Fleer desperately wanted permission to show active players because of blasé offerings like All Star Match Baseball. An earlier Topps injunction against Fleer's 1963 set (#5 was Willie Mays) left them with faceless options in the mid-60s. No names, no teams, just "American" or "National" under a swinging right-hander and some rules to follow. These 66 cards barely count as "collectible," outside of their numbering (F1 through F66) and one major league tie-in called out on their wax wrappers.
As Donruss included puzzle pieces instead of gum in the 1980s, Fleer collectors in 1966 could flip any card over for a bit of Dodgers star Don Drysdale. Pretty sure this one's his right hip. ("Who can trade me a right shoulder for this jersey swatch?")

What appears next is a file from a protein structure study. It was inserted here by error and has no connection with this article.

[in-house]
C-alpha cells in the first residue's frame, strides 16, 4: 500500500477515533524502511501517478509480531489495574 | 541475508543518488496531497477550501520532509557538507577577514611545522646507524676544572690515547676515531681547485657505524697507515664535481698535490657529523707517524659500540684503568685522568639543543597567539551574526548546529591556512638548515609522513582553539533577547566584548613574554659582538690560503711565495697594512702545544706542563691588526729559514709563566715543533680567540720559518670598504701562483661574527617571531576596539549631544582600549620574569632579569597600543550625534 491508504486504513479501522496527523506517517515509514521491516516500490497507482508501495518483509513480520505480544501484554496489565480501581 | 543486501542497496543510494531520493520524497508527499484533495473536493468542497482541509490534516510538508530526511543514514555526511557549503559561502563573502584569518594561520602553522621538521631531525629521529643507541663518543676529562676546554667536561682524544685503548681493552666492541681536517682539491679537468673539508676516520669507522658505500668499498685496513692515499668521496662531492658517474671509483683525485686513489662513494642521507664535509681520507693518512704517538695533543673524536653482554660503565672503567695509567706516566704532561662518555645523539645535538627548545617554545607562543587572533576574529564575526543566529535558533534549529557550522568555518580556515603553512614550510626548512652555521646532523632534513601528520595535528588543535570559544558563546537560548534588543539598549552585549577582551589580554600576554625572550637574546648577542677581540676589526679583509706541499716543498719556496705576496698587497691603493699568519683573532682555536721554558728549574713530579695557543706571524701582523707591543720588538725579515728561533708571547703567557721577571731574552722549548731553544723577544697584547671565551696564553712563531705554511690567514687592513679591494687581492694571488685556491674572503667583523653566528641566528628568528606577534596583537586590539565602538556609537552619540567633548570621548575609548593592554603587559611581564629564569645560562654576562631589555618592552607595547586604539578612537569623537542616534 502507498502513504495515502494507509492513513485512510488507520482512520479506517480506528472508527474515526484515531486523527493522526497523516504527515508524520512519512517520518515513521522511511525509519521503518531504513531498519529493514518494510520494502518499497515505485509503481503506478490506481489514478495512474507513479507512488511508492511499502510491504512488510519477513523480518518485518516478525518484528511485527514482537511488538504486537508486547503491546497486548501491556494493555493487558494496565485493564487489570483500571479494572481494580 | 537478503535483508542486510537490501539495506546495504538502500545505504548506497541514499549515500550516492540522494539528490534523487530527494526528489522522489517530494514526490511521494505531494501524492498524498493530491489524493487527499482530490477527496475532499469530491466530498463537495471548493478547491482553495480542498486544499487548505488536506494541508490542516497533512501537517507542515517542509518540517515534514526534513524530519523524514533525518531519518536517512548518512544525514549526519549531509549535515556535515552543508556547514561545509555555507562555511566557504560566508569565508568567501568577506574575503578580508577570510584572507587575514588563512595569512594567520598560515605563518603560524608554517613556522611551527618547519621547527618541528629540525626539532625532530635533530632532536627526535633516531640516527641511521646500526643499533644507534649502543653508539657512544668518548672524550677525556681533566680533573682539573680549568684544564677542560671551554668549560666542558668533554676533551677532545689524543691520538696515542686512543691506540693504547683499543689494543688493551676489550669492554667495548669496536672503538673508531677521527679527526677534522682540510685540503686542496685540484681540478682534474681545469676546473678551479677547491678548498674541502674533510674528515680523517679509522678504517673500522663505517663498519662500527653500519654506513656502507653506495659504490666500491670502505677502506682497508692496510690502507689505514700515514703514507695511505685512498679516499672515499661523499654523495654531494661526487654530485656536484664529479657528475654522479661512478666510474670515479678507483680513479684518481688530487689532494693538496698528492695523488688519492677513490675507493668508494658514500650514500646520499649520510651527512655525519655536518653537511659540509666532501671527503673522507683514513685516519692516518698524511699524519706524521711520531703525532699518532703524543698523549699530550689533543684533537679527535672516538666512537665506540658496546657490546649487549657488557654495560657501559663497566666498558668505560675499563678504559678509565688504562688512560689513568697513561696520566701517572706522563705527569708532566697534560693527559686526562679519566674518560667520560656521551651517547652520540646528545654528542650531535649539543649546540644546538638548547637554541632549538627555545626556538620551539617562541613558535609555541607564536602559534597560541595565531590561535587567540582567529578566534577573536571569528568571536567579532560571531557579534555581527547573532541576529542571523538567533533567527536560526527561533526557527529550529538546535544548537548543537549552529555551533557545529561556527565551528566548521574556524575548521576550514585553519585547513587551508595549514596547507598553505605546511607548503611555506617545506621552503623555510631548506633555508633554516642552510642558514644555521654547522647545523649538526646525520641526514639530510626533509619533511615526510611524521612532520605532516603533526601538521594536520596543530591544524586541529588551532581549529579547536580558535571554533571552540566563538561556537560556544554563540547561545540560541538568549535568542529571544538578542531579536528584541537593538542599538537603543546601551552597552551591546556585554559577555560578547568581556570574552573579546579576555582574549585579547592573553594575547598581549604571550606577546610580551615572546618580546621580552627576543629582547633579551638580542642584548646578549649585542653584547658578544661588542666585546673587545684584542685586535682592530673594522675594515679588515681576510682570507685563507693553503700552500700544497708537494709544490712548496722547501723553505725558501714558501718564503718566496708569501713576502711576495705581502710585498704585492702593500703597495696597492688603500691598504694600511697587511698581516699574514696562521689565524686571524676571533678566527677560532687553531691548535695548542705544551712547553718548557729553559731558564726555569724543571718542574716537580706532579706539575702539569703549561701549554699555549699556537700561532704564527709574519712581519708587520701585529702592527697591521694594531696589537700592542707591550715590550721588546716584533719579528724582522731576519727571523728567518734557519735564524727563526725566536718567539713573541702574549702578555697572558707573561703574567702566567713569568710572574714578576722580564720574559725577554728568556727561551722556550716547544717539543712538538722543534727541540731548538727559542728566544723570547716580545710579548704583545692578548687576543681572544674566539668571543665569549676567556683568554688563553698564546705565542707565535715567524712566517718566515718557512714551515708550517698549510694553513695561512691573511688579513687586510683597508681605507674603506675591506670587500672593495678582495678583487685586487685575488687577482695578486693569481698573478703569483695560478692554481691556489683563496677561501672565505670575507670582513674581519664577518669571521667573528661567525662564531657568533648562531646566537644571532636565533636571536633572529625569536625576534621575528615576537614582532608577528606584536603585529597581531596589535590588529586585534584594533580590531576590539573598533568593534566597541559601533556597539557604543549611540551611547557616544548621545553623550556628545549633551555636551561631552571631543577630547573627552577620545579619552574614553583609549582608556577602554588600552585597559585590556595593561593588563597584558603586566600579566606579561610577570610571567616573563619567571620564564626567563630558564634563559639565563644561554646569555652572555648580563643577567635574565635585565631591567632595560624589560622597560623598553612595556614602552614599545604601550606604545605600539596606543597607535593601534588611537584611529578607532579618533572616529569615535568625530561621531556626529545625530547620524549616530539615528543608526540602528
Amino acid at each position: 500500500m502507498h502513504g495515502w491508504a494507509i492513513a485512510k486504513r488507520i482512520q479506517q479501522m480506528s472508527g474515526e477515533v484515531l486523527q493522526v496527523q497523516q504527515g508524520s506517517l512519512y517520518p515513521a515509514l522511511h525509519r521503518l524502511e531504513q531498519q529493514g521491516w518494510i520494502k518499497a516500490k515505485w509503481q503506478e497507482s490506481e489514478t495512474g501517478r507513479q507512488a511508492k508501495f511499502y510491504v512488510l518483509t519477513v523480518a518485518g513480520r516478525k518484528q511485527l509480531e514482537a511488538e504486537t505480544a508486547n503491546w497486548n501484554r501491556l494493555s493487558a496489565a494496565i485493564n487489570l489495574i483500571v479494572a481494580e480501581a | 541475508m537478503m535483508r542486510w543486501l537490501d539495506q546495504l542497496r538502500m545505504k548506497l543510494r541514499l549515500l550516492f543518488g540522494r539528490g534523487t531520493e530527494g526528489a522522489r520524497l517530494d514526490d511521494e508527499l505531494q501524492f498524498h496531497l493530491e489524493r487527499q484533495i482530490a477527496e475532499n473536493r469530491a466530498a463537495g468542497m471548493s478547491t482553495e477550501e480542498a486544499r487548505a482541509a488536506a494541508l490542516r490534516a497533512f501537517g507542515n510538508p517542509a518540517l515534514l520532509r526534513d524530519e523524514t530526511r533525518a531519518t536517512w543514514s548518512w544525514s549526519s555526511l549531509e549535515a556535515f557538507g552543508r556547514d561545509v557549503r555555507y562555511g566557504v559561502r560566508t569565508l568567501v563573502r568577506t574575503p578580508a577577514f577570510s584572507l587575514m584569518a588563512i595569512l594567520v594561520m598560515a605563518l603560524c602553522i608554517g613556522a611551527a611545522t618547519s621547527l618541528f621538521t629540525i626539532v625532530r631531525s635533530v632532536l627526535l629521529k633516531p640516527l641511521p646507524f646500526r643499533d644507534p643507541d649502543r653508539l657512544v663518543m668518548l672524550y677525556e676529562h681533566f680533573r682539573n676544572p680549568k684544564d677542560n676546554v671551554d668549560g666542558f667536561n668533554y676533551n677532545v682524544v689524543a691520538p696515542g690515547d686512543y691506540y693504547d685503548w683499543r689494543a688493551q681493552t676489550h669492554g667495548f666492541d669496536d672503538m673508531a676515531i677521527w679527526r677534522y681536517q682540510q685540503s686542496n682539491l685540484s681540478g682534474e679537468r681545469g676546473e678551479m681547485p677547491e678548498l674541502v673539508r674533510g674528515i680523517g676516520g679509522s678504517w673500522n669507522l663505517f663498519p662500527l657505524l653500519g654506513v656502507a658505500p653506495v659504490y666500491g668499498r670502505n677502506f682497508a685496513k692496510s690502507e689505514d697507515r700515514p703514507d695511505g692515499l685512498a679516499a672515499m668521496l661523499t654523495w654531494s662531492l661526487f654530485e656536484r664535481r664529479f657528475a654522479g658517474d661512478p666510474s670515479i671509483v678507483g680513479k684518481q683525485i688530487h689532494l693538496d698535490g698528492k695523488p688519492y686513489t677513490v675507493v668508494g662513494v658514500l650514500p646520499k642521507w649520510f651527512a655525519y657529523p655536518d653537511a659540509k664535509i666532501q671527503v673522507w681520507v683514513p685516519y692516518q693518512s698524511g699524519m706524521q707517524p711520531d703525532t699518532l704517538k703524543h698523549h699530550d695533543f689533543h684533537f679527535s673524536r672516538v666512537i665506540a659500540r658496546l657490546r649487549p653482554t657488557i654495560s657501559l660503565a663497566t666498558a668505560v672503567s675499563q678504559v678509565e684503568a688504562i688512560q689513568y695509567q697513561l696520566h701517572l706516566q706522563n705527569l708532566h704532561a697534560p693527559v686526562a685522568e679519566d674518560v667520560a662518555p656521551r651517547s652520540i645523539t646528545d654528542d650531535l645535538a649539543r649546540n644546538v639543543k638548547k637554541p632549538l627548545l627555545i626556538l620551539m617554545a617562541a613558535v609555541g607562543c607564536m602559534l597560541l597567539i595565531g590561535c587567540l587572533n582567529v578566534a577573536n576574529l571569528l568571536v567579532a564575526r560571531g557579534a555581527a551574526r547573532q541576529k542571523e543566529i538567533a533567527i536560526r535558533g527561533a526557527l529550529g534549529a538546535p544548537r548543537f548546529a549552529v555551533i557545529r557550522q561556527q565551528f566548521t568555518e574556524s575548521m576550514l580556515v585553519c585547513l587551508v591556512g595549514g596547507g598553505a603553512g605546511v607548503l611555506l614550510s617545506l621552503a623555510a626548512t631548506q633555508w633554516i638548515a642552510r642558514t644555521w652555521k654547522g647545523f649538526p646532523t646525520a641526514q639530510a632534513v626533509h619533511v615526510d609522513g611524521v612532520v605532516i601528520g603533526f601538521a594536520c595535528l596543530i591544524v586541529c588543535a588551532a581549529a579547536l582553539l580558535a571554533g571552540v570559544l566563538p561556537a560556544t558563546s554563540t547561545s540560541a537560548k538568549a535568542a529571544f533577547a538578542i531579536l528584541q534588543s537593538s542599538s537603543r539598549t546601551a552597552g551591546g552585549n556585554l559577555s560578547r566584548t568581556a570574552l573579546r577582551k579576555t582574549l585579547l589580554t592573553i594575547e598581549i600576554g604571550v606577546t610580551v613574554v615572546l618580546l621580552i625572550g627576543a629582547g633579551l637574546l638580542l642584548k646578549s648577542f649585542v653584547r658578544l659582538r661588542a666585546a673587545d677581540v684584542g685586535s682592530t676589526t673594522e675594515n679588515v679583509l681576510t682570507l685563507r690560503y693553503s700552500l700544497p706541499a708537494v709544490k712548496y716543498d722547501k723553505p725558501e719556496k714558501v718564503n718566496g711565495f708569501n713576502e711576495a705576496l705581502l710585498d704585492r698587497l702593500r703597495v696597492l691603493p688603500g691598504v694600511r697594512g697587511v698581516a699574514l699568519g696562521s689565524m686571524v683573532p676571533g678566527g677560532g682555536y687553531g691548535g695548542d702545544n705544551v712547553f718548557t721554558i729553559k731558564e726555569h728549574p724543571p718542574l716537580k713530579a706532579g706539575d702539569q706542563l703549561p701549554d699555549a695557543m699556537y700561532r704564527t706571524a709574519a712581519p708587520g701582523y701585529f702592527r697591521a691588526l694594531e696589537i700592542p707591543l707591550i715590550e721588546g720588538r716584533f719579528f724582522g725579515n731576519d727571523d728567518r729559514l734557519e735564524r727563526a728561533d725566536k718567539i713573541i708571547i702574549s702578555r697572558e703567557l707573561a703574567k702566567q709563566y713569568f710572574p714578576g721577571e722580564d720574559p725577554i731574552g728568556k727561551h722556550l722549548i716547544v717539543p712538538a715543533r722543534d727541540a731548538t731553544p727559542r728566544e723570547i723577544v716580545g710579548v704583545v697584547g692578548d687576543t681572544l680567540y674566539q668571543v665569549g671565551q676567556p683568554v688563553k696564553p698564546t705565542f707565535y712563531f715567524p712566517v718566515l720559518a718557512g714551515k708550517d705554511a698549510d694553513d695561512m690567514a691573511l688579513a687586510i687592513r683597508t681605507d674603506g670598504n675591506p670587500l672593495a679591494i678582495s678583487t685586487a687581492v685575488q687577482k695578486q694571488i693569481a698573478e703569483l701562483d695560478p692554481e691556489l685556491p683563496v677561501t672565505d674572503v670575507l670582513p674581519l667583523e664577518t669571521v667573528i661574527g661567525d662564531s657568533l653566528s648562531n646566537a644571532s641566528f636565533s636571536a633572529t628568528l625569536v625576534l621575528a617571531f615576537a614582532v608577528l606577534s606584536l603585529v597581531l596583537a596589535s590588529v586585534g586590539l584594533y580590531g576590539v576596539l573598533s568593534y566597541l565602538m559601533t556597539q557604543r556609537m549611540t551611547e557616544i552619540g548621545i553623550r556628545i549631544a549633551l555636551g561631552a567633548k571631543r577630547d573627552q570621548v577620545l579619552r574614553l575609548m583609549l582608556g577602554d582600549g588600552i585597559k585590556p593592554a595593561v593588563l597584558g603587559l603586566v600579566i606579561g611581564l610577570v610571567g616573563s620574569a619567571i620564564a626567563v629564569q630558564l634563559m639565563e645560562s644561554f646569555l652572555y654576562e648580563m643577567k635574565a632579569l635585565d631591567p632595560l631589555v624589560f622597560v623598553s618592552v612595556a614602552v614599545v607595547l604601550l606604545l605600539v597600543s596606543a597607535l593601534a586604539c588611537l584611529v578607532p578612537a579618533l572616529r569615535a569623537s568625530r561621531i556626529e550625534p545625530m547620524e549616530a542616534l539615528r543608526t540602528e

Thanks to a 2008 auction of 132-card uncut sheets, we know finishing the puzzle takes a full 66-card set. Fleer's limited 1966 production run and likely poor sales make this a challenging acquisition for modern LA or Drysdale fans.
|Back of 132-card uncut sheet, two Don Drysdale puzzles|
If that pose looks familiar, a very similar version (albeit with 3/4 sleeves) showed up on 1967 Topps #55. While not an exact match, I doubt this was coincidence between competitors.
Value: This #5 cost $5 on eBay and complete All Star Match sets usually run a few hundred dollars.
Fakes / reprints: Haven't seen any in the marketplace.
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